After the initial arrest, her son was released on a promise to appear in court (PTA). She spent the next two weeks shuttling him to and from court while keeping up the appearance at home that everything was as usual.
When the judge said that her son was being taken into custody for good, Porter finally had the conversation with her daughter, and then drove all the way down to Atlanta to tell her grandmother in person that her first great-grandchild had been sentenced to over a decade in prison. That was not something that she felt that she could tell her grandmother over the phone.
He was incarcerated at the Whalley Avenue jail for a little over a year. Porter watched with fear as his bail rose from $250,000 to $450,000. She said that she was fortunate that her manager at work was lenient and that her son was imprisoned so nearby, allowing her the time and capacity for frequent visits.
Eventually, her son was transferred to Garner Correction Institution in Newtown, where he would be held for another six and a half years.
Porter said that, as a parent of an imate, she almost always felt a certain level of humiliation, shame, and disrespect in her encounters with the criminal justice system.
“When you go into a prison [as a visitor],” she said, “they treat you like you’re the criminal.”
She distinctly recalled one moment when she was made to feel like a person worthy of respect. She met Garner Warden Scott Semple (who’s now the state’s commissioner of corrections) while waiting to enter the visitation area to see her son. She said that Semple exuded a warm and compassionate aura, and spoke with people in the room with kindness and respect.
She never forgot that feeling, especially when she became a state legislator and had to vote on Semple’s appointment as commissioner. She said that she gladly voted in favor, in what she described as a true “full circle moment.”
After her son was released, he went straight to the Walter Brooks halfway house in New Haven, then spent time on probation. She said that he was ambitious, was saving money, and even started a new business. Yet the hurdles faced by ex-offenders have made her son’s attempts at rehabilitation and reintegration into society a great challenge.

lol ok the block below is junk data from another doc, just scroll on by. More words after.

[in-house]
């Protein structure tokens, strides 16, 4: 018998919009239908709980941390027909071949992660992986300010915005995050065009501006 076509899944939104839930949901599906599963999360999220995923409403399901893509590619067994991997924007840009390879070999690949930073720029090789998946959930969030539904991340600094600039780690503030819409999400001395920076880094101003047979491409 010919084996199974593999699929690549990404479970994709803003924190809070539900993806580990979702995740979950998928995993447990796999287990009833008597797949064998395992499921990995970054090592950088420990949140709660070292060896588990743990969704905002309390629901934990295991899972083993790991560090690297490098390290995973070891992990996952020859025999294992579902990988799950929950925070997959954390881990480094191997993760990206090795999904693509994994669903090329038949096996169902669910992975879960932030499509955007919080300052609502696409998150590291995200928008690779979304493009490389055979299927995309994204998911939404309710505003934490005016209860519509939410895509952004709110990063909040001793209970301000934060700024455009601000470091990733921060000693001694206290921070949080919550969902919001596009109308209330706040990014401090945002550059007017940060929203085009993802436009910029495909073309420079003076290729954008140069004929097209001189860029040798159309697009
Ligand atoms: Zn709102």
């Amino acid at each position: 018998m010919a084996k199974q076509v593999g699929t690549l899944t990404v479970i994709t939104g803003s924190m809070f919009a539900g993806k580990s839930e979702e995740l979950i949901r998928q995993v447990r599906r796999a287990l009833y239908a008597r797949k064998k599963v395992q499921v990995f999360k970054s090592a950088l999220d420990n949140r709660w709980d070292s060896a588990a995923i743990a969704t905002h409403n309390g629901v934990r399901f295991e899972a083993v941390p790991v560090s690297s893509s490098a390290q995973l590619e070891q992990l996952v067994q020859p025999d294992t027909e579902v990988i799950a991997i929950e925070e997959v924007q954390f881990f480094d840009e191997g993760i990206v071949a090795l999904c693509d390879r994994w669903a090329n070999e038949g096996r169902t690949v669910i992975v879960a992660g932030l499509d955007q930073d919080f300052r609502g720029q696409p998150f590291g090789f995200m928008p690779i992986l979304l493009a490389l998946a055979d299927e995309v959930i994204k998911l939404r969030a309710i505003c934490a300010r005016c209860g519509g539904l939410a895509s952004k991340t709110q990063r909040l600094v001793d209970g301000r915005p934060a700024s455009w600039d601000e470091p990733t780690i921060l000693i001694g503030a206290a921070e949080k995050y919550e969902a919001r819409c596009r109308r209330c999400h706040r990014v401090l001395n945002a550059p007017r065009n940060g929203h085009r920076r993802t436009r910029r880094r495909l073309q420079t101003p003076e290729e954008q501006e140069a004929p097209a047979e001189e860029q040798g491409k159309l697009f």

“No matter how good your intention is,” she said, “no matter how good your effort is, no matter how much you want to do what’s right, the real is that you’ve got these barriers saying: no. You can’t do this. You can’t go there. We can’t hire. We’re not going to give you housing. The reality check sets in.”
Porter said that she her experiences around her son’s involvement with the criminal justice system have played an important role in her own development as a person, and as a state legislator. She said that she never aspired to become a politician, and that, after being presented with that opportunity and winning a special election for her current seat in 2014, she spent a good while feeling very out of place up at the state Capitol.
“But over the past almost four years,” she said, “I’ve realized that my life experiences have prepared me for this seat, and this position that I sit in right now. Along with what I went through with my son and everything else that I’ve gone through in my life, it really has shaped me into the person that needs to be at the table to give voice to the issues that are oftentimes not heard.”
In her time in office, Porter has pushed for legislation that would significantly restrict the use of solitary confinement and enact stronger penalties for police officers who use excessive force. She is the chairwoman of the Labor & Public Employees Committee, where she has fought for an increase to the state’s minimum wage and for the establishment of a paid family medical leave system.
“Criminal Justice Insider” airs every first and third Friday of the month on WNHH at 10 a.m. Listen to the first episode by clicking on the audio player or Facebook Live video below.